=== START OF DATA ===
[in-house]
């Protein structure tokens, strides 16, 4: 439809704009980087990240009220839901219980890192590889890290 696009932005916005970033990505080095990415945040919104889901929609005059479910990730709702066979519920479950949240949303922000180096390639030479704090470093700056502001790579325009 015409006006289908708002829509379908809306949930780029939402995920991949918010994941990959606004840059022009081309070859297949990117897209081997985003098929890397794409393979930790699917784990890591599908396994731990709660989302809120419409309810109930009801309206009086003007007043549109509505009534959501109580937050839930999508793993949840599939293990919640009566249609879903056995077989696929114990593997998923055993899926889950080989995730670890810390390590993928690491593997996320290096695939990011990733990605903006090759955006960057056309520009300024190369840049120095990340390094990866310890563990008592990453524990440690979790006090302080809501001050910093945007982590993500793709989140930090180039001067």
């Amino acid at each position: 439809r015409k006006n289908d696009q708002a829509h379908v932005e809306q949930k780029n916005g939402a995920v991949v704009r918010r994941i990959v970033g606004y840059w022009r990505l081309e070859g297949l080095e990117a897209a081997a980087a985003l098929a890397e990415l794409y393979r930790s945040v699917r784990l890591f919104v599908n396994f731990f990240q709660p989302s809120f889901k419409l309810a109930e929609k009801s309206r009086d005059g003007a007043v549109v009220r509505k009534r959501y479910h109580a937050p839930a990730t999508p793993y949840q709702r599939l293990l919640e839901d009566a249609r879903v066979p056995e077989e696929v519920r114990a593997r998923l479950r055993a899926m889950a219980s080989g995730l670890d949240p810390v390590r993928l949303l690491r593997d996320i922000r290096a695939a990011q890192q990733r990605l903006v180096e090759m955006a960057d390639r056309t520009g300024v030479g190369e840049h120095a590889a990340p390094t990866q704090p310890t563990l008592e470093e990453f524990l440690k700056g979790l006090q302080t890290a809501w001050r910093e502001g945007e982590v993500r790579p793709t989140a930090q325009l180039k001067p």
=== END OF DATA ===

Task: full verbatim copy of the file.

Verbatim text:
[in-house]
């Protein structure tokens, strides 16, 4: 439809704009980087990240009220839901219980890192590889890290 696009932005916005970033990505080095990415945040919104889901929609005059479910990730709702066979519920479950949240949303922000180096390639030479704090470093700056502001790579325009 015409006006289908708002829509379908809306949930780029939402995920991949918010994941990959606004840059022009081309070859297949990117897209081997985003098929890397794409393979930790699917784990890591599908396994731990709660989302809120419409309810109930009801309206009086003007007043549109509505009534959501109580937050839930999508793993949840599939293990919640009566249609879903056995077989696929114990593997998923055993899926889950080989995730670890810390390590993928690491593997996320290096695939990011990733990605903006090759955006960057056309520009300024190369840049120095990340390094990866310890563990008592990453524990440690979790006090302080809501001050910093945007982590993500793709989140930090180039001067």
């Amino acid at each position: 439809r015409k006006n289908d696009q708002a829509h379908v932005e809306q949930k780029n916005g939402a995920v991949v704009r918010r994941i990959v970033g606004y840059w022009r990505l081309e070859g297949l080095e990117a897209a081997a980087a985003l098929a890397e990415l794409y393979r930790s945040v699917r784990l890591f919104v599908n396994f731990f990240q709660p989302s809120f889901k419409l309810a109930e929609k009801s309206r009086d005059g003007a007043v549109v009220r509505k009534r959501y479910h109580a937050p839930a990730t999508p793993y949840q709702r599939l293990l919640e839901d009566a249609r879903v066979p056995e077989e696929v519920r114990a593997r998923l479950r055993a899926m889950a219980s080989g995730l670890d949240p810390v390590r993928l949303l690491r593997d996320i922000r290096a695939a990011q890192q990733r990605l903006v180096e090759m955006a960057d390639r056309t520009g300024v030479g190369e840049h120095a590889a990340p390094t990866q704090p310890t563990l008592e470093e990453f524990l440690k700056g979790l006090q302080t890290a809501w001050r910093e502001g945007e982590v993500r790579p793709t989140a930090q325009l180039k001067p």